If you haven't heard yet, Google have released a developer preview of their new social networking and collaboration tool - Wave. What impact might this have on free software users and developers?
Wave is what Google call a "a new tool for communication and collaboration on the web". Think of it as a cross between e-mail, social networking, IM, IRC and Twitter. It not only gives (or to be fair will give) ways to communicate but gives instant feedback to other participants. Using the basis of a wave as a conversation, it allows others in your conversation to see what you are writing in real-time, as you write it. No more having to wait while your IM buddy finishes her message. Wave also allows -- in the same tool -- bulletin board-style messaging for participants to follow when they log back in. It has nice features which permit you to respond to different parts of a message in-line and in-context. New participants can be brought in at any time and not only get the full history of the "wave" but can "playback" the wave as it happened, seeing who wrote what when and in chronological order.
So, as interesting -- or not -- as this may sound, what impact or effect will have for us free software user and particularly developers? Well firstly, Wave is developed on a new open protocol and Google want us to help form it. The protocol is available under open terms accompanied by what Google deems a "liberal" patent licence (an oxymoron perhaps?). By having a open protocol behind such technology, Google is actively inviting us to contribute, distribute and propagate this technology. This means we free software users can create free tools that use the Wave protocol. An open protocol is surely a good thing here: no NDA, no MP3 or GIF-style licencing fees. Google are also asking for our help is shaping the protocol itself. Contributions are made under a contributor licence agreement which insists you grant a licence for Google and recipient of your contributions "to reproduce, prepare derivative works of, publicly display, publicly perform, sub-licence, and distribute your contributions and such derivative works". So it sounds like Google is starting on the right track. Time will of course tell but we shouldn't be too skeptical here, this is a real opportunity. Where Android is an open system on closed hardware -- and thus become semi-closed in the process -- we have a chance here to develop Wave into a host of free and open tools based on the Wave API and using the Wave protocol.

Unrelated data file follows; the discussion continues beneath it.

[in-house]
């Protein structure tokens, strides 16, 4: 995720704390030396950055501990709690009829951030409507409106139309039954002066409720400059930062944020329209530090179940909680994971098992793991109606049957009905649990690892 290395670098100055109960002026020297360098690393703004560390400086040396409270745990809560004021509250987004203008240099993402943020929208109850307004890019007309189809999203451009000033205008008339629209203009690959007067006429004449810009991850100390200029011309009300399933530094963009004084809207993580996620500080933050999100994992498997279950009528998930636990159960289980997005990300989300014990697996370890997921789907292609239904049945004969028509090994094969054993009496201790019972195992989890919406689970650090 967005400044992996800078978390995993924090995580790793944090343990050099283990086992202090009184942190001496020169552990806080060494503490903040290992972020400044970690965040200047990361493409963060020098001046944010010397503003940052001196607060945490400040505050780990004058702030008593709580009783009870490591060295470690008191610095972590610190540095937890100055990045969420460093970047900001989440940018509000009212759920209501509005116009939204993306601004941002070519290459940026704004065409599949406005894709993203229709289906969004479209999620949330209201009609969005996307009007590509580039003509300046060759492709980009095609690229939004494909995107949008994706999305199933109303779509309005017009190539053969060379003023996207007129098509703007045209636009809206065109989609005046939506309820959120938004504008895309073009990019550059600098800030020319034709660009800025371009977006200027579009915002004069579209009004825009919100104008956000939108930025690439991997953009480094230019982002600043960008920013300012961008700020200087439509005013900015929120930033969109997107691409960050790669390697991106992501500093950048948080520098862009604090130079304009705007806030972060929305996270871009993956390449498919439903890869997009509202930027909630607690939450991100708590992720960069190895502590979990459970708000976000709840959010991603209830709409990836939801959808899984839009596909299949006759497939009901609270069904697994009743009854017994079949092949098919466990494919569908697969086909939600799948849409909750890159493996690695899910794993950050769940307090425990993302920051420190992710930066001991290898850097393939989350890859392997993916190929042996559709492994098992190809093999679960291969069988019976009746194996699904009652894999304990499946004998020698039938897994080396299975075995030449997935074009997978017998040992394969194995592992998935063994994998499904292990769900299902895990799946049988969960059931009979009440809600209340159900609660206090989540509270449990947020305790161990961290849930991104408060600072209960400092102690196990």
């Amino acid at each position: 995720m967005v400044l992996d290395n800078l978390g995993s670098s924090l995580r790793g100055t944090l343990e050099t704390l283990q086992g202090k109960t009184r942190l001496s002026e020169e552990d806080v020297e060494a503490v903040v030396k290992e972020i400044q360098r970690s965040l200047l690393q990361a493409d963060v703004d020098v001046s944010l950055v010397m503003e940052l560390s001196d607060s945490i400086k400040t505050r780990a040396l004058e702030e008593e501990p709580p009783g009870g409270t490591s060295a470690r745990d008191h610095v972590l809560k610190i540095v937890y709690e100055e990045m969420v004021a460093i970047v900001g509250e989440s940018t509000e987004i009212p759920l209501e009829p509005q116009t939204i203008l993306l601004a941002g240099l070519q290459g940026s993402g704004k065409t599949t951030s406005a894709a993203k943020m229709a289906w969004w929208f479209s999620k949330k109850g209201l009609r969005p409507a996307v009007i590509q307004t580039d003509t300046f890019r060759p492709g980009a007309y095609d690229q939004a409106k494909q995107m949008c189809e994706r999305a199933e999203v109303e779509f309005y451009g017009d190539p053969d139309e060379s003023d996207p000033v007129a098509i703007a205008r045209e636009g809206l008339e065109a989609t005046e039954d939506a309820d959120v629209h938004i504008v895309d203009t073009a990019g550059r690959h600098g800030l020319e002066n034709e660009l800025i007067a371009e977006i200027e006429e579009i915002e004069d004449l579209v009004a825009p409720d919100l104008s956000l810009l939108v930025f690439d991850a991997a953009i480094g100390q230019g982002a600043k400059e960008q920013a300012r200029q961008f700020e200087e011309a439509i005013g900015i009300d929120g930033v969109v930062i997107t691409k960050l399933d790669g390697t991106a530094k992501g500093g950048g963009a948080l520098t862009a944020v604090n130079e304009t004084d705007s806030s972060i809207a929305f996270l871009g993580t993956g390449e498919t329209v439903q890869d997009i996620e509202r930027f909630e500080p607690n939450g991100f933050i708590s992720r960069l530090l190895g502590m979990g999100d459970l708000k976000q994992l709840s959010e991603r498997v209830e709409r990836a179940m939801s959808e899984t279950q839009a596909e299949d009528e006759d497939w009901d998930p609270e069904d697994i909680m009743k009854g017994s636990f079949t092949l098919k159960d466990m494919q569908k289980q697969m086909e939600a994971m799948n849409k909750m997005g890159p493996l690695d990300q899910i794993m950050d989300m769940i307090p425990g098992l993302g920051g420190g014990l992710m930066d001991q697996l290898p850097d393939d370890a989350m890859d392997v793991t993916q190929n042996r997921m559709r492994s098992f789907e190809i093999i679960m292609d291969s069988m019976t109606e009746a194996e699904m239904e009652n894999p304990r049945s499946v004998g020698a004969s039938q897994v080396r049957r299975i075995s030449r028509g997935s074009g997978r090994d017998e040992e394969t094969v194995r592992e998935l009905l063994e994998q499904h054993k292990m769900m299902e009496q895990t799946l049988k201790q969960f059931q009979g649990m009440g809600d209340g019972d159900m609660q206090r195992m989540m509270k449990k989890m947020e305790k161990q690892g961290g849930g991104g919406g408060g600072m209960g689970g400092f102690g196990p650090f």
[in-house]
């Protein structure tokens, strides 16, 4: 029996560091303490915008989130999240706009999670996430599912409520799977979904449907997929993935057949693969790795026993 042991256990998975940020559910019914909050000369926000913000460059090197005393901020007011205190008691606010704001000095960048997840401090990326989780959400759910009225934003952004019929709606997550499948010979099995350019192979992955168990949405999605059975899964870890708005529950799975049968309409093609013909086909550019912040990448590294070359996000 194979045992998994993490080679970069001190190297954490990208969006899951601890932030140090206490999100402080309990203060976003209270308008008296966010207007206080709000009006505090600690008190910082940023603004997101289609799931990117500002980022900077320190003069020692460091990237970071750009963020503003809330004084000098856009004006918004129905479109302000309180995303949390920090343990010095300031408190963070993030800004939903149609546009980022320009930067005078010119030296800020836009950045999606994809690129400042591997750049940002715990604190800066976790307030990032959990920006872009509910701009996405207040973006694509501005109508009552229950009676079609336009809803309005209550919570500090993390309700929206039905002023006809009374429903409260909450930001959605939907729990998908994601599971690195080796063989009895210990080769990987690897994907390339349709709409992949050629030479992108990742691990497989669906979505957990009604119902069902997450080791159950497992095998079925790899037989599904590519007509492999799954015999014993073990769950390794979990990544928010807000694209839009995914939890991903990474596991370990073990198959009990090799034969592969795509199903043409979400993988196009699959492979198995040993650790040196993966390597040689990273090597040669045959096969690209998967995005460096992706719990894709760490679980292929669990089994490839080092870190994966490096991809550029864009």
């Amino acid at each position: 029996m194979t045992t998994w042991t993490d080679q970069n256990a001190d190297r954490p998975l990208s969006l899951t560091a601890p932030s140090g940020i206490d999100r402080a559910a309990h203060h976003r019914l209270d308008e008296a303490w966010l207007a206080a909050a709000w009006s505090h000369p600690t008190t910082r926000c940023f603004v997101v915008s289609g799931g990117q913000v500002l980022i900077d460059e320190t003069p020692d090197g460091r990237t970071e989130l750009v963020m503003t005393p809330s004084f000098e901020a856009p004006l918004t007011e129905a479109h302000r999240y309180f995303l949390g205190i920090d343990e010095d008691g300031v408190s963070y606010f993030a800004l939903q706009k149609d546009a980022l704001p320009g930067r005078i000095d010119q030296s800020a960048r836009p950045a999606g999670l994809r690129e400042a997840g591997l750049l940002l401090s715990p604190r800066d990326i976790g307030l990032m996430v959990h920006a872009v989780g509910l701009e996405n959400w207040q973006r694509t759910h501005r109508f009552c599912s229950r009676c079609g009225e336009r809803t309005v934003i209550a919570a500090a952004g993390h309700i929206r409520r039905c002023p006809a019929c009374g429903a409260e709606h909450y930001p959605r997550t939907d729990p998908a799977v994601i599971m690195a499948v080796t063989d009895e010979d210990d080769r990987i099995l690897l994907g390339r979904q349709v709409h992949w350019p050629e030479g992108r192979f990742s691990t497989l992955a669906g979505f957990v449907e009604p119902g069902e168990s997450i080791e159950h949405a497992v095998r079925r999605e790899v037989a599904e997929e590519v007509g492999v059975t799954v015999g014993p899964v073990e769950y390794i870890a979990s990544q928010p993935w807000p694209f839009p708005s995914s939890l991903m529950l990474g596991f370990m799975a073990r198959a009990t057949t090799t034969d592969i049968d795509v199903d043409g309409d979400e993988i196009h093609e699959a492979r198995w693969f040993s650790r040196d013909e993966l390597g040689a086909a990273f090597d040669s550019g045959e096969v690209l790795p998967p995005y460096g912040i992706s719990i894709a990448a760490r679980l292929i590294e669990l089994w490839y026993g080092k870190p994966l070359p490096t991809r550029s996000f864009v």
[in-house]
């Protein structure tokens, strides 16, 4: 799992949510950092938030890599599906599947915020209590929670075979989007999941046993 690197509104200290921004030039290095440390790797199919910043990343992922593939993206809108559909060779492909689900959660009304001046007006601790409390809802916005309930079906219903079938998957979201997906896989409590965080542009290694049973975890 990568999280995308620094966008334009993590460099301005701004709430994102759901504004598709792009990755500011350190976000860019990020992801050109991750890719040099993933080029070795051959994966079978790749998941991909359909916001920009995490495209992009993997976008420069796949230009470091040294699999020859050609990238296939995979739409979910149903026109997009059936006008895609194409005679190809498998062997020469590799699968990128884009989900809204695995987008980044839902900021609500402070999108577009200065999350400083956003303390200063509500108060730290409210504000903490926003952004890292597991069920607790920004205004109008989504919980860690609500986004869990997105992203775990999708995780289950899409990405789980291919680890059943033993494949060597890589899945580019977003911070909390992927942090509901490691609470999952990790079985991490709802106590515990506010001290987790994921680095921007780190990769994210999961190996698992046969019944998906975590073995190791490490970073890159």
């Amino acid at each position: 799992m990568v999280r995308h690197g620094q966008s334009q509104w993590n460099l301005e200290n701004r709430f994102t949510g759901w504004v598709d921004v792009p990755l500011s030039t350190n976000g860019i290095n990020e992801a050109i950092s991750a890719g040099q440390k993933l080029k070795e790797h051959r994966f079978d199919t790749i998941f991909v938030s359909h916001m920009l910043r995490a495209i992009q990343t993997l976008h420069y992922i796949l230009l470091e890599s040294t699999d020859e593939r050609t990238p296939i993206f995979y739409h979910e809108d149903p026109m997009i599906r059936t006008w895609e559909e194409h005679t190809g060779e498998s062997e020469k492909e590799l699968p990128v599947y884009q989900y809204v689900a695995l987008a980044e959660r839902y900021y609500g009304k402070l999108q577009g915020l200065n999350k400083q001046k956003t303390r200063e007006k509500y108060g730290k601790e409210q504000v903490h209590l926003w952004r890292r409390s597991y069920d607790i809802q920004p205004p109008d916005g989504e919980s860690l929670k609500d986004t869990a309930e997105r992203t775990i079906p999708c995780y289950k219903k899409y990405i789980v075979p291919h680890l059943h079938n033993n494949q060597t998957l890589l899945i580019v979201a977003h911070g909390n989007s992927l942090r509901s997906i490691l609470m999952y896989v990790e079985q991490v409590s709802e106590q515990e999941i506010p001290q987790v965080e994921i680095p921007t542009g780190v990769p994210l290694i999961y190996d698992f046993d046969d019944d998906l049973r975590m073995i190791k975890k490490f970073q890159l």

Google have made a few remarks about keeping the source open but so far they've not released any source code (except perhaps as part of the developer preview -- which I'm not part to) but even if they keep hold of the source for their API, having an open protocol (and a liberal patent protection licence) means we can create tools which use the protocol and those using Google's tools can collaborate with them - in theory anyway.
Google Wave is developed on a new open protocol, and they want us to help form it
Think about how free software is developed. More than any other group of products, free software requires perhaps the most collaborative effort on the part of its creators. Thanks to SVN, Sourceforge et al, we have ways to share source code and some tools to communicate during development stages: wiki, message-boards, mailing-lists etc. But imagine having a wave for the developers of a software project. Each member contributing -- in real-time if they want -- to a conversation without fear of losing the conversation thread in multiple forks. New members brought in can "playback" the discussion to see how it arrived to its present state. Code fragments could be placed within the conversation and edited in real-time by other members. Oh and it all happens through one of the most common interfaces around - the browser. Hack-fests could include those unable to attend the live venue by having everyone use a wave -- no longer need the best minds be excluded because they couldn't book a flight.
If I sound excited, it's because I am. Google wave has potential to move way beyond yet another buzz-word for the "new-media crowd". It has the chance to grow some real horns and make a big improvement in the way we develop free software. Yes it has occurred to me that proprietary developers can use the same system to produce their software but let's be honest here: which group is more accustomed to collaboration (indeed depends upon it)?
I've heard people commenting that Google Wave could outstrip Twitter and Facebook by 2011. I don't know about that -- and care even less -- but I think it has the potential to have as big an impact on free software development as CVS or Wikis.
 Not that I've ever heard of this happening -- I'm just surmising.